Many believe that peace in Somalia comes with the establishment of a fully functioning government. The instrument for change is a roadmap designed to end the rule of warlords and restore much needed national institutions to Somalia.
UN-backed roadmap to ensure peace and stability
In august 2011, a UN-backed roadmap to end transitional rule in Somalia was set in motion. The roadmap sets out a series of tasks to be completed by next August. The goal is the constitution of a central government acceptable to all the Somali people.
Among the tasks set out in the roadmap are improvement of security, drafting a constitution, national reconciliation and good governance. And the people entrusted to implement these tasks are part of the Transitional Federal Government of Somalia (TGF).
The TGF is internationally recognized as the official government of Somalia, but beyond the capital, Mogadishu, the TGF has no control over its territory and few means of delievering basic services to the Somali people.
The roadmap was agreed upon by an alliance of regional transitional administrations:
- The Transitional Federal Government
- The Transitional Federal Parliament
- The self-declared semi-autonomous regions of Puntland and Galmudug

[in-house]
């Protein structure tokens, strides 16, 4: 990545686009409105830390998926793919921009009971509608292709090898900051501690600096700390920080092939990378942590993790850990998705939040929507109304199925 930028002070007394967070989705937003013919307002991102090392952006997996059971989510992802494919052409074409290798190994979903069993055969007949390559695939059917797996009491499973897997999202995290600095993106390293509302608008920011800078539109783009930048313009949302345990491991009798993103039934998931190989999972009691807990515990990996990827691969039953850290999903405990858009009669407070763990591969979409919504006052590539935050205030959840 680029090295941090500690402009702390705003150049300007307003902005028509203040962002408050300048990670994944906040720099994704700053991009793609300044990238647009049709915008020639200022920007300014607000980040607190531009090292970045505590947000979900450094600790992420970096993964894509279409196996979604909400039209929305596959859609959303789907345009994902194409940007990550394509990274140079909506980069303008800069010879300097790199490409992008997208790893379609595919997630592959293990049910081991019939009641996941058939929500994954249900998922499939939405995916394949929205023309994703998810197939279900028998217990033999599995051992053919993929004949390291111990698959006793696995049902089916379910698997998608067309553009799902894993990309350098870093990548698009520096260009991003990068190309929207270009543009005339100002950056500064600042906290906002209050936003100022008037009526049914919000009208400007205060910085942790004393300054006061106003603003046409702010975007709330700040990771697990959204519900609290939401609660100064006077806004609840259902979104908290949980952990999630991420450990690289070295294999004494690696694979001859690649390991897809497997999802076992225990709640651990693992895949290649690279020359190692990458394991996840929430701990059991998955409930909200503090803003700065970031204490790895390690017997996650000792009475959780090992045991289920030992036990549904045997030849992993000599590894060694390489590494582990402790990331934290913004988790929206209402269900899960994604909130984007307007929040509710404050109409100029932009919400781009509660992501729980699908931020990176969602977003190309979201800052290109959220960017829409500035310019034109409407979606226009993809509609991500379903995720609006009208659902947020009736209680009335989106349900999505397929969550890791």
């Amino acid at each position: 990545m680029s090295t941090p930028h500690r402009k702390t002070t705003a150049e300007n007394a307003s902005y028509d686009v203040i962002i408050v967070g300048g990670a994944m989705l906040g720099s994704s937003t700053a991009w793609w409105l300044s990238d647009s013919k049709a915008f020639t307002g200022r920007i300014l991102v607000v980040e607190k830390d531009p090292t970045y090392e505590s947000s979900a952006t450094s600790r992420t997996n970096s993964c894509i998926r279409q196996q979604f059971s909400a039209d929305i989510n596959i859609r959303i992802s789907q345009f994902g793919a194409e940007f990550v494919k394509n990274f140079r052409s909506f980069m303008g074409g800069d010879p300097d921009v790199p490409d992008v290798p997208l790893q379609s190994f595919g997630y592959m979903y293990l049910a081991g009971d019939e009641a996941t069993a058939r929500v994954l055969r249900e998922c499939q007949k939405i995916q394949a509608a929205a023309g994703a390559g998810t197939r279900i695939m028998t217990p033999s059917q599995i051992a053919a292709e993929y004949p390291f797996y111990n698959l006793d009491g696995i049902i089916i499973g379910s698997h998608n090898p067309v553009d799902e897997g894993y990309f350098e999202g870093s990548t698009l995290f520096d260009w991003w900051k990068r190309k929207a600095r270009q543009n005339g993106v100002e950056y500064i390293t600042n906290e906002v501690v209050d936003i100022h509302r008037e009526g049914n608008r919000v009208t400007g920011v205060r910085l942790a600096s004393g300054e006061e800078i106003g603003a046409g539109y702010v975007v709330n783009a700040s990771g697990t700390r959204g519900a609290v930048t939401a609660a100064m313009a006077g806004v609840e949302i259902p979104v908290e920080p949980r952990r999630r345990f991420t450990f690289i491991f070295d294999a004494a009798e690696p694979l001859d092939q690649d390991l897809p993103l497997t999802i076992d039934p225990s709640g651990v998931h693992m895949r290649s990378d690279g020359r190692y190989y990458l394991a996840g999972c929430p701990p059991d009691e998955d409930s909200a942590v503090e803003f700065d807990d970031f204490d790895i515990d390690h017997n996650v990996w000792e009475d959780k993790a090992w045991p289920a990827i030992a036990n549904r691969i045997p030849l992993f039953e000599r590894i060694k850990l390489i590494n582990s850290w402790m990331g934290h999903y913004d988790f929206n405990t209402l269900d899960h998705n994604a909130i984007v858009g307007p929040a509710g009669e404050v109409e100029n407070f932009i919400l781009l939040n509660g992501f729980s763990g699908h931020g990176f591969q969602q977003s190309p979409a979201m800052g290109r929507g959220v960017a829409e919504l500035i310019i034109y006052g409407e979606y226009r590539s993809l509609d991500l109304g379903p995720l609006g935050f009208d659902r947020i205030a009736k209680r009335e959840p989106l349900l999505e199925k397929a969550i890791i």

- The group known as Ahlu Sunna Wal Jama’a
The participation of these parties in the peace process offers great opportunity for stabilizing the country. The roadmap, along with the withdrawal of the Islamist armed group Al Shabaab from Mogadishu in August may be the best chance for peace in years.
The TFG has made many attempts to end its transitional rule. Since 1991, 17 attempts at constituting a central government have failed – mainly because of lack of popular support.
Support from the international community
A number of international partners have commited themselves to the peace process by facilitating cooperation and collaboration among the Somali parties. These partners include:
- The UN
- The EU
- The Arab League
- The Organisation of Islamic Cooperation (OIC)
But ultimately, it is the Somalia people who must step up and play their part in bringing about change and lasting peace.
“The peace process will only work when the Somali people own it and push it forward,” stated Augustine Mahiga, the UN Special Representative of Secretary-General for Somalia in a statement.